Last month I spent time casting lures and catching bass on a 40-acre lake in rural Lancaster,- with Steve Alexander of Private Water Fishing - sort of like a big country club for anglers.
"Forty-five lakes in the club, spread out throughout the state about thirty of those within a two-hour drive of the metroplex," Steve told me. "We manage the fishing pressure to keep the fishing good. We typically don't fish a lake more than two times a week.
"When you reserve a lake with private water fishing, you're the only one on the property. You have the entire property to your self. That's the one thing we guarantee our members. We call
But there are times on the private lakes when Steve's work gets a little noisy. And, he showed me that too, firing up a generator and dangling wires off the front of the boat, stunning fish to the surface.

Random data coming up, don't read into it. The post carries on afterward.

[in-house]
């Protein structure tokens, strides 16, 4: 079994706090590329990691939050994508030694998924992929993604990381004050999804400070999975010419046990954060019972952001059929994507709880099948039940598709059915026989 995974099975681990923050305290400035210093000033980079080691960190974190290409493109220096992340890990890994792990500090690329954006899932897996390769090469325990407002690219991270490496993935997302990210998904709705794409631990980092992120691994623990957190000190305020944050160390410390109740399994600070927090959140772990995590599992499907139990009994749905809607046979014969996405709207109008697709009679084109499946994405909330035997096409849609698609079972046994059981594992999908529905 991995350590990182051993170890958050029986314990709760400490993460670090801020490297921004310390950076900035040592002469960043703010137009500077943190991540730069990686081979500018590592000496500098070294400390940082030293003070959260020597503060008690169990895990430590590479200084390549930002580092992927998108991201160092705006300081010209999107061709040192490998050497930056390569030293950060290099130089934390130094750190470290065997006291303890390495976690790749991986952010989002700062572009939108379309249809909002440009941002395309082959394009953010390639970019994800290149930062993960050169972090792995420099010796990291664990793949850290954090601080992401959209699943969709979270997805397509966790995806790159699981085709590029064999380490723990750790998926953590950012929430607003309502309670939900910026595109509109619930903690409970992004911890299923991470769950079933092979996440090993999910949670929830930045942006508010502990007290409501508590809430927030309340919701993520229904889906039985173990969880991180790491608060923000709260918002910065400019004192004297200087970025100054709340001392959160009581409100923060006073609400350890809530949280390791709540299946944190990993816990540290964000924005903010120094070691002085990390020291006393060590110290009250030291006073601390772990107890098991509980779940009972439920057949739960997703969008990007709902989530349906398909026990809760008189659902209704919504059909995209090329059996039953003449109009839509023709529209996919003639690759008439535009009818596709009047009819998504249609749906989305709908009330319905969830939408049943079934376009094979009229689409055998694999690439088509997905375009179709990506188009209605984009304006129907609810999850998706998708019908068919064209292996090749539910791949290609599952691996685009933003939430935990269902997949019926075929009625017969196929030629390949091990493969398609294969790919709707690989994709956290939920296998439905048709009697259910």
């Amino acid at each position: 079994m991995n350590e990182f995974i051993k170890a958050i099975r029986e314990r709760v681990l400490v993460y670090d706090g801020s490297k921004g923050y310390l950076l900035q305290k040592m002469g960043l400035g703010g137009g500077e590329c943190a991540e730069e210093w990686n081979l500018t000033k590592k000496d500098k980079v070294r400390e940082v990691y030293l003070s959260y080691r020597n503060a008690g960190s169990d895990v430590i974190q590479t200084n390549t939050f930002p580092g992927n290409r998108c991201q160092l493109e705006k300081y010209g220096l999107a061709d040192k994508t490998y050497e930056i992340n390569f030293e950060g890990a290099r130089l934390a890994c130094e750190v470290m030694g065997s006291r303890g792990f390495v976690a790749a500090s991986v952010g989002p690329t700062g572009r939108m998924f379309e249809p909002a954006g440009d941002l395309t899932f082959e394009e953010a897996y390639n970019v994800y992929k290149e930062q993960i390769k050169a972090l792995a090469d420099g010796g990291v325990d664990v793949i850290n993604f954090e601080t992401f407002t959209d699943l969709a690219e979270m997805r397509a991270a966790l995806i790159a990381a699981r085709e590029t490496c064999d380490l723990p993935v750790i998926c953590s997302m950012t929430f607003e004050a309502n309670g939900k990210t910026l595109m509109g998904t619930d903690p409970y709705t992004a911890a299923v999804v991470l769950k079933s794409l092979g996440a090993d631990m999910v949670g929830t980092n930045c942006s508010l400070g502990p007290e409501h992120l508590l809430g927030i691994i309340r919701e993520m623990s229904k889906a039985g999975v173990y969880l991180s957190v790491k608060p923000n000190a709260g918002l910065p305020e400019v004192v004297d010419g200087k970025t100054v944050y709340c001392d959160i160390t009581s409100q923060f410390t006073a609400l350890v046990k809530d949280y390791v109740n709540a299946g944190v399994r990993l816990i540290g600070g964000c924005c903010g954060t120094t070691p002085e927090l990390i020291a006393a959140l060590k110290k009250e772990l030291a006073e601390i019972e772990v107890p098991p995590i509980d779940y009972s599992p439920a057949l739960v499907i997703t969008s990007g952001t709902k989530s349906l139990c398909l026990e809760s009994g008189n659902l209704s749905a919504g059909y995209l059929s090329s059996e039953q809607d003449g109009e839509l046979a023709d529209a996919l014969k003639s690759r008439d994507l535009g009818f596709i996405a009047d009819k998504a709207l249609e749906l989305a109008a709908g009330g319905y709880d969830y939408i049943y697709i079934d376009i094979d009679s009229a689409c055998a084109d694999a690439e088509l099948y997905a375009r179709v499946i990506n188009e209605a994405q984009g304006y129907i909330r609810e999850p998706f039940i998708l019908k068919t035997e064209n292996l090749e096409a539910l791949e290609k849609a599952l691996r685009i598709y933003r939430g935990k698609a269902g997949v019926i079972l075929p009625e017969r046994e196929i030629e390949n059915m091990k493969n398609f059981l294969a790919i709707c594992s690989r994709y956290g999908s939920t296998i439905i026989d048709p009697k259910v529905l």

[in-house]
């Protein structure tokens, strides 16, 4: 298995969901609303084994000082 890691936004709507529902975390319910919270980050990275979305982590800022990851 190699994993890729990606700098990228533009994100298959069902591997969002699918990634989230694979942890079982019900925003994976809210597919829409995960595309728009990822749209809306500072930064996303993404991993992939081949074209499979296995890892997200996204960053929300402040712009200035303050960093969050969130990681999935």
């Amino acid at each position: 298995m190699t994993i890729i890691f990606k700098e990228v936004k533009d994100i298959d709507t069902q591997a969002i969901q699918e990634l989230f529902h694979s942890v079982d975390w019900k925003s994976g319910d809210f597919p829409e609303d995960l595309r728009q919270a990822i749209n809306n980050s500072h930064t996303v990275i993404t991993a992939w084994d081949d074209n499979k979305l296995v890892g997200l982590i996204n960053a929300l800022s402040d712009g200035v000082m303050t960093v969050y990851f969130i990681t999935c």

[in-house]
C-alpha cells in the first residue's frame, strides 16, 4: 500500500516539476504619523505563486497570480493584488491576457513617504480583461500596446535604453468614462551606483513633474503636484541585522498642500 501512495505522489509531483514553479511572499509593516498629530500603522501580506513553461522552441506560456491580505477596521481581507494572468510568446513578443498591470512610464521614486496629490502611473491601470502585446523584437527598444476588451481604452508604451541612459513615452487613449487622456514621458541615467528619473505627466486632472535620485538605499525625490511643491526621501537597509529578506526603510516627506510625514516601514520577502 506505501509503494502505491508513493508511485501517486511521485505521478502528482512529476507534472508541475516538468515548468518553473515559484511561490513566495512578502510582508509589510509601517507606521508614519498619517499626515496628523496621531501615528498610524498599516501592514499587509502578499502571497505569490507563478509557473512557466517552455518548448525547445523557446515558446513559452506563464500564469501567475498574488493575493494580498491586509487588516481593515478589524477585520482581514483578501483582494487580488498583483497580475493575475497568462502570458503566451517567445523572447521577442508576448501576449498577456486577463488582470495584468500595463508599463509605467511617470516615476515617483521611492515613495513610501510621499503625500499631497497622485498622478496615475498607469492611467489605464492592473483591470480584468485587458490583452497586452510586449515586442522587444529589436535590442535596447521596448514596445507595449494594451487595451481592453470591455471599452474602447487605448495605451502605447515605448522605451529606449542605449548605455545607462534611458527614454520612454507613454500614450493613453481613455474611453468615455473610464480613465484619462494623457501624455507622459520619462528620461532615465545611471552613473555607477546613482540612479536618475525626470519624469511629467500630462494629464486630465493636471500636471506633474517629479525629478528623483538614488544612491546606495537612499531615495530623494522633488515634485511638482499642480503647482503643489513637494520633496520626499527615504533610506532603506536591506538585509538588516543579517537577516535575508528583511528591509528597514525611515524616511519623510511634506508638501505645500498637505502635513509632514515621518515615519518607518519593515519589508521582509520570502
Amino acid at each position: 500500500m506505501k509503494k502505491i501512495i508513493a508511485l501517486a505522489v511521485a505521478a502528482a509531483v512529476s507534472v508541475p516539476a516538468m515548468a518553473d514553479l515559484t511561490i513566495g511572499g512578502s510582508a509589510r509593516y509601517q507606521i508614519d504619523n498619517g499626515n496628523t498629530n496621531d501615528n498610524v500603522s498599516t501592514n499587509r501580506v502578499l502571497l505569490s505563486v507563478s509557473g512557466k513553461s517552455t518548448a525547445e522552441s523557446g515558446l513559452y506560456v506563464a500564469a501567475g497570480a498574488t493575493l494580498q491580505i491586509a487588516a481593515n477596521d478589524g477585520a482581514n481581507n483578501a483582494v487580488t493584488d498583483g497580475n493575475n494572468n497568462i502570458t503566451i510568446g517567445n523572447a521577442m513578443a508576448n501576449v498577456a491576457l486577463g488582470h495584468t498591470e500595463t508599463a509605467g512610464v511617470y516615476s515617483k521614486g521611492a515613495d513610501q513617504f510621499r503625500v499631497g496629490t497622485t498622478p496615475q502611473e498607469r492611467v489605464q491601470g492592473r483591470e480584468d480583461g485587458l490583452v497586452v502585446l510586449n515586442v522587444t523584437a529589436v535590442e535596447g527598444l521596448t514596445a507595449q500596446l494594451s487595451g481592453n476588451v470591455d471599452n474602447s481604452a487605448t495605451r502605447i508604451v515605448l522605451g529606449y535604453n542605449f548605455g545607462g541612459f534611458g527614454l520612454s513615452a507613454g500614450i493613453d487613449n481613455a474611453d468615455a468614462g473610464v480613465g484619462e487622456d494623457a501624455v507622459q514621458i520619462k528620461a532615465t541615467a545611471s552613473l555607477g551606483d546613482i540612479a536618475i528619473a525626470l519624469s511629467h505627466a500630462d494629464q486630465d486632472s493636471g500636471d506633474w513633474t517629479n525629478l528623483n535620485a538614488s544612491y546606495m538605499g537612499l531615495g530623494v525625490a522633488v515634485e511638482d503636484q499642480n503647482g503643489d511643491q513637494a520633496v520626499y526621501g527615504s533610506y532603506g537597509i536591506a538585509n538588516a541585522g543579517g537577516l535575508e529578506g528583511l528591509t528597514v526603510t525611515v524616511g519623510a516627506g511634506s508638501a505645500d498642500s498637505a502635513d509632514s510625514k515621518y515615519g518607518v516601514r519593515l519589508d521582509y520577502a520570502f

"This is a process called electro-shocking. It throws an electrical current in the water . The fish are stunned, they float to the top or near the top and we scoop them out."
The fish are only temporarily stunned -- it's a way of surveying the numbers and the health of the fish population.
All part of the ongoing effort to keep fisherman -- and the landowners happy.
"Of course nobody would do this without income, but in addition to the income we help with lake management. We do things like fertilization, keeping the lake fertile. We add habitat, which is typically adding brush piles and we also add forage fish into the lake to keep the lake healthy."
Electro-fishing proved the lake in Lancaster is healthy. Lots of bass -- and more importantly lots of the smaller fish they feed on.
Private Lake Fishing is generally catch and release -- but members are encouraged to harvest bass on about half the lakes.
"We release all the big fish. The fish we're taking out are 14 inches and smaller."
Encouraging the growth of the big trophy bass -- the angler's chance of catching one.
"Oh, yeah, your odds go way up fishing a private piece of water versus a public piece of water. The fish just don't see the (fishing) pressure. We call them kind of dumb fish."
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